Here is a link to my Tuesday column predicting a Broncos’ win in the Super Bowl. Please don’t bet money on my prediction as I’m usually wrong. The full text appears below:
Football is defunct.
Football expired around here Jan. 19 when Richard Sherman tipped a bad Colin Kaepernick pass to Malcolm Smith, and the Seahawks beat the 49ers 23-17 in the NFC championship game, the Seahawks going to that cold-weather carnival in New Jersey, the 49ers going home.
But one matter looms before we pack up the season. We address the remaining matter as a question: Who will win the Super Bowl, known as the Bud Bowl — not for beer, but for cannabis, the two contending states, Colorado and Washington being bullish on weed?
It says here Denver wins.
It’s exciting when the No. 1 defense (Seahawks) faces the No. 1 offense (Broncos). And the best defense often smacks around the best offense like a bully smacking around a 90-pound weakling. Life is frustrating that way. Life is frustrating in many ways.
It’s just this particular No. 1 offense is one heck of an offense. It is a numbers-producing machine. It is an abacus. It is doubtful, almost impossible, for the Seahawks’ offense to keep pace with Peyton Manning and his guys. So, we’re really talking about things being overwhelming, about the Broncos overwhelming the gritty, grim northern birds.
Of course, the issue is complicated. We are aware of the complications.
Some say Manning won’t pass well in the gray cold of that big monster stadium close by the Hudson River. His arm isn’t the strongest anymore.
Maybe he won’t pass well — although it says here he will pass well. But get this. The Seahawks aren’t exactly hotsy-totsy away from the noise and tumult of their place.
There are other issues with Manning, one big issue in particular. He is a great numbers producer — a human abacus, a computer, for heaven’s sake. But he hasn’t been so great in the postseason. That is the knock against him, the subtext. Something about not living up to his own standard when all the chips are in. It is the dark cloud on his career and you might say he is playing this game for his standing in history, for his place among the immortals.
It says here he wins the game, certifies his future forever and ever and enters the Pantheon with Joe Montana and Johnny Unitas and the rest.
Other things to consider when doping out this Super Bowl:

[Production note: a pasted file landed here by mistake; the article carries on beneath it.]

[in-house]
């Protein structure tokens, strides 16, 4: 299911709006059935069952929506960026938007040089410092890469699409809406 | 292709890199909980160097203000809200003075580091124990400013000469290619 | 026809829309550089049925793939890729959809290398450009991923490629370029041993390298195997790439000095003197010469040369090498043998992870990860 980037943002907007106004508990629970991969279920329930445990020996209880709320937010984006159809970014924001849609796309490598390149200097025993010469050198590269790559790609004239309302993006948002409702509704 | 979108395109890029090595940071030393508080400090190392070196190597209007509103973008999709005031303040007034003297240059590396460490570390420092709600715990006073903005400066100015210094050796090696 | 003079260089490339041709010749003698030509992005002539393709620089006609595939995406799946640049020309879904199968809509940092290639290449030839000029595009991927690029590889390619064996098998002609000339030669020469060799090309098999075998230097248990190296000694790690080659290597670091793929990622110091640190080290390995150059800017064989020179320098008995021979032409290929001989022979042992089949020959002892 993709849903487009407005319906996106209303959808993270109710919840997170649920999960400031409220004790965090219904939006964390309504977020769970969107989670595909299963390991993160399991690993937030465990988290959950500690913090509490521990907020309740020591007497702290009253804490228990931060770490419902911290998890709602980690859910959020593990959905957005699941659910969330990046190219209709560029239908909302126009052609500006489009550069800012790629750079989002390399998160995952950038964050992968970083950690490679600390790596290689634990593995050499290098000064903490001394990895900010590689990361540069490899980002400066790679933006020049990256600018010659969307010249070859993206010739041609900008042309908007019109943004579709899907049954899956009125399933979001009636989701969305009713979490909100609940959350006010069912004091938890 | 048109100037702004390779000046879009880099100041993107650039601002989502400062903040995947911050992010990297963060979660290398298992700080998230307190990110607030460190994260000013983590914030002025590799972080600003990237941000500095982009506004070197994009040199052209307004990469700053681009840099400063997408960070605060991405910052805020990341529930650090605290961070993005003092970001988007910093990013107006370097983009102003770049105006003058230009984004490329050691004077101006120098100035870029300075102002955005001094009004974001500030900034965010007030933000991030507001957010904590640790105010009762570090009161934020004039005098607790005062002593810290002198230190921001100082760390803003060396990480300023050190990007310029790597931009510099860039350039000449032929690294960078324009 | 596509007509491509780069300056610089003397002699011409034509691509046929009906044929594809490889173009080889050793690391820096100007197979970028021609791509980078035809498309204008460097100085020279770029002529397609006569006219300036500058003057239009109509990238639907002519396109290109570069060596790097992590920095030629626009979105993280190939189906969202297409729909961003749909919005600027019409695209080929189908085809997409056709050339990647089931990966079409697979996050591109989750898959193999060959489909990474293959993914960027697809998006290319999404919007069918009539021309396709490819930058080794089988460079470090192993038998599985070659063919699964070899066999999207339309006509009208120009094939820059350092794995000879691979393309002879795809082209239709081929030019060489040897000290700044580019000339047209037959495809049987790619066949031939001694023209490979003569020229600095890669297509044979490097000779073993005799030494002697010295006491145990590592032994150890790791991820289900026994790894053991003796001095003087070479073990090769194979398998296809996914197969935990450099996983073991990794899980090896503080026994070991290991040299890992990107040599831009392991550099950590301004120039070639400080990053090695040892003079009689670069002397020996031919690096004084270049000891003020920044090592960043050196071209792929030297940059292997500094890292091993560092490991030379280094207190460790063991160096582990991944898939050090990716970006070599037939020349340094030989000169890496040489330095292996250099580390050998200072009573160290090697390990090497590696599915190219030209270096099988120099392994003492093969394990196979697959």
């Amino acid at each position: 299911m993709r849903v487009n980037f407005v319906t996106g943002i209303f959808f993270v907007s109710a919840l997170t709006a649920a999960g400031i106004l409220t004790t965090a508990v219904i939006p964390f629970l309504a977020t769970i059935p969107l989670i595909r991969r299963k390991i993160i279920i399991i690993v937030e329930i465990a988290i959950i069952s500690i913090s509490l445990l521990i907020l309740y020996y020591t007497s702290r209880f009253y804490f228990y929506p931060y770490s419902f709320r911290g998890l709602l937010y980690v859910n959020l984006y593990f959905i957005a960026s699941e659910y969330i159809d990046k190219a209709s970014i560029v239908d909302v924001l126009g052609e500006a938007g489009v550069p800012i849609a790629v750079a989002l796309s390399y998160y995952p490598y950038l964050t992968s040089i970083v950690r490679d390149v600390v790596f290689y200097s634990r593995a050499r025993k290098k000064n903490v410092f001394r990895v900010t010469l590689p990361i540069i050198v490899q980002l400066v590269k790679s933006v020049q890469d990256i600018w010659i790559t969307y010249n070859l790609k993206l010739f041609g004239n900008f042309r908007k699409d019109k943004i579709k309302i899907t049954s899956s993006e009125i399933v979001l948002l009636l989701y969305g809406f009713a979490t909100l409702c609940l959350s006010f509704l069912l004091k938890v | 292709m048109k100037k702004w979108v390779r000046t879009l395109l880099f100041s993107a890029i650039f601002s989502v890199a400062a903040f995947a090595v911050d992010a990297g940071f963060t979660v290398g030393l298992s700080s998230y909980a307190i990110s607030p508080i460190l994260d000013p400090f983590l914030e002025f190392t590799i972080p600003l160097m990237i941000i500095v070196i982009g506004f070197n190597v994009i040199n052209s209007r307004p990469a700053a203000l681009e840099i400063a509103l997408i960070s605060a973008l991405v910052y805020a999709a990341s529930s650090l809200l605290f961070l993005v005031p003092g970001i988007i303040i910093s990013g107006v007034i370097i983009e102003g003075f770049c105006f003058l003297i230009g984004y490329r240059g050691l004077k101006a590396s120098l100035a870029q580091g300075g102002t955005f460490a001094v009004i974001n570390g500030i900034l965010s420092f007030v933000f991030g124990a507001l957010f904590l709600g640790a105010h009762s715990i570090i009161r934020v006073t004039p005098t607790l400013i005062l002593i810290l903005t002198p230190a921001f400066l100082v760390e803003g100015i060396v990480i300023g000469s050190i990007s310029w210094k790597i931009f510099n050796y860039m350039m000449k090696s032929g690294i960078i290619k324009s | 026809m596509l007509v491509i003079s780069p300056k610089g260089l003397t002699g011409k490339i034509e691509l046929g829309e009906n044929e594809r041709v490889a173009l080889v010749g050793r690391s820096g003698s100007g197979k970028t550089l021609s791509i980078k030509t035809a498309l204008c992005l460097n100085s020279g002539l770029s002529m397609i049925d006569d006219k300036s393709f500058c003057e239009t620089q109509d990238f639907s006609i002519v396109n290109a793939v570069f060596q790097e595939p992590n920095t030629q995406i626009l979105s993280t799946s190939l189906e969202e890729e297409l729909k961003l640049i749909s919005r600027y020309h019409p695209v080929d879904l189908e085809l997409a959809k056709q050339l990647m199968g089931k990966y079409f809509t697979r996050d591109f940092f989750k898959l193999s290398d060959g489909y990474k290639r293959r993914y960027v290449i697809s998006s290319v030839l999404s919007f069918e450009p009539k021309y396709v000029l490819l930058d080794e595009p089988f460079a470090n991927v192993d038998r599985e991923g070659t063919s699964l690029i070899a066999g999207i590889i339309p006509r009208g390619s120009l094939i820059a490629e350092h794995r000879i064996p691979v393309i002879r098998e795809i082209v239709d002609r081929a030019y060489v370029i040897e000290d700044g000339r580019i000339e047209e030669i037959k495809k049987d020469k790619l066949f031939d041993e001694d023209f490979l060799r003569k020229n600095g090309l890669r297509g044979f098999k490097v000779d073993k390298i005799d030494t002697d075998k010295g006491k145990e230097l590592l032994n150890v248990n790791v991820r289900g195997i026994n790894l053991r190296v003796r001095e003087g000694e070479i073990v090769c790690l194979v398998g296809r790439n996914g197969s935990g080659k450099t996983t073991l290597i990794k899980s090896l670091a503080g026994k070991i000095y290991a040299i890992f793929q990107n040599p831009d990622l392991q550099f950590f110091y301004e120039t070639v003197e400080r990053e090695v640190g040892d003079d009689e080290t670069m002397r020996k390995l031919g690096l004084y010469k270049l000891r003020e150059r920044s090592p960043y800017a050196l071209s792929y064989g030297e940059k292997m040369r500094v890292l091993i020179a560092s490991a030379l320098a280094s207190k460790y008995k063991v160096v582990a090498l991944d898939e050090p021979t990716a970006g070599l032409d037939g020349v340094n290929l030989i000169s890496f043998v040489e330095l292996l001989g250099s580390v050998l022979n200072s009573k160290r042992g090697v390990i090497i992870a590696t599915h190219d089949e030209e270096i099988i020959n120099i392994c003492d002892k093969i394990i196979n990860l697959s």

How will Seattle’s secondary match up against Denver’s wide receivers?
We know Seattle’s secondary is good. We know about Richard Sherman and we forgive him — we have a weakness for players from Stanford and Cal. We wish him well. It’s just that Denver has the best wide receivers in the business.
Demaryius Thomas is a top-three wideout. He is Michael Crabtree with speed. Wes Welker is a phenomenon and he’s in Bill Belichick’s head big time. Good for you, Wes. Eric Decker is big and hard to handle, and so is tight end Julius Thomas. The whole group is hard to handle. Big edge to Denver.
How will Seattle’s pass rush do against Denver’s tackles?
Actually, it will do pretty well. It is a strong unit. The Broncos’ entire pass game is predicated on Manning getting rid of the ball fast. It’s all about timing. If Seattle puts pressure on him, hits him, Manning could have trouble. Edge to Seattle.
How will Marshawn Lynch run against Denver’s front seven?
Actually, he will run pretty well. He had 109 yards against the 49ers in the championship game. The 49ers have a better front seven than Denver. Edge to Seattle.
Can the Seahawks’ wide receivers emerge from their funk? There’s another way of phrasing this. Can Seattle produce an offense that doesn’t depend on quarterback Russell Wilson improvising like a madman?
This is the Seahawks’ offense: Wilson looks downfield for receivers who are not open because the entire world already knows the Seahawks’ playbook and can defend the pass routes no sweat, knew all the Seattle plays about a month ago. After looking downfield at nothing, Wilson starts running away from big guys who want to hit him but are too slow to catch up to him. It’s kind of comical to see this part of the play.
You think Wilson will throw the ball out of bounds. But while he’s running, he stops and sets his feet and throws the ball. It looks like a pure desperation heave. You’re thinking he doesn’t have a prayer. From out of nowhere, he throws a laser on the money to some receiver who, long ago, gave up on the pass play and just started running around, cutting and faking like you did on the playground: “Cut left at the sewer and I’ll throw it to you under the horse chestnut tree.”
Can the Seahawks make an offense that is not pure “recess,” to use Vic Fangio’s quirky but entirely appropriate word?
Well, no they can’t. And what they have won’t be enough. Their offense lacks the discipline, imagination and the sheer variety of many offenses, certainly doesn’t approach Denver’s offense for originality, for the number of options available to the quarterback. Wilson will do his thing, but Seattle will not keep up offensively, cannot keep up offensively. Strictly overwhelmed.
Big edge to Denver. This is the deciding edge.
The Broncos defeat the Seahawks 27-20.
Then the long hibernation.
For more on the world of sports in general and the Bay Area in particular, go to the Cohn Zohn at cohn.blogs.pressdemocrat.com. You can reach Staff Columnist Lowell Cohn at firstname.lastname@example.org.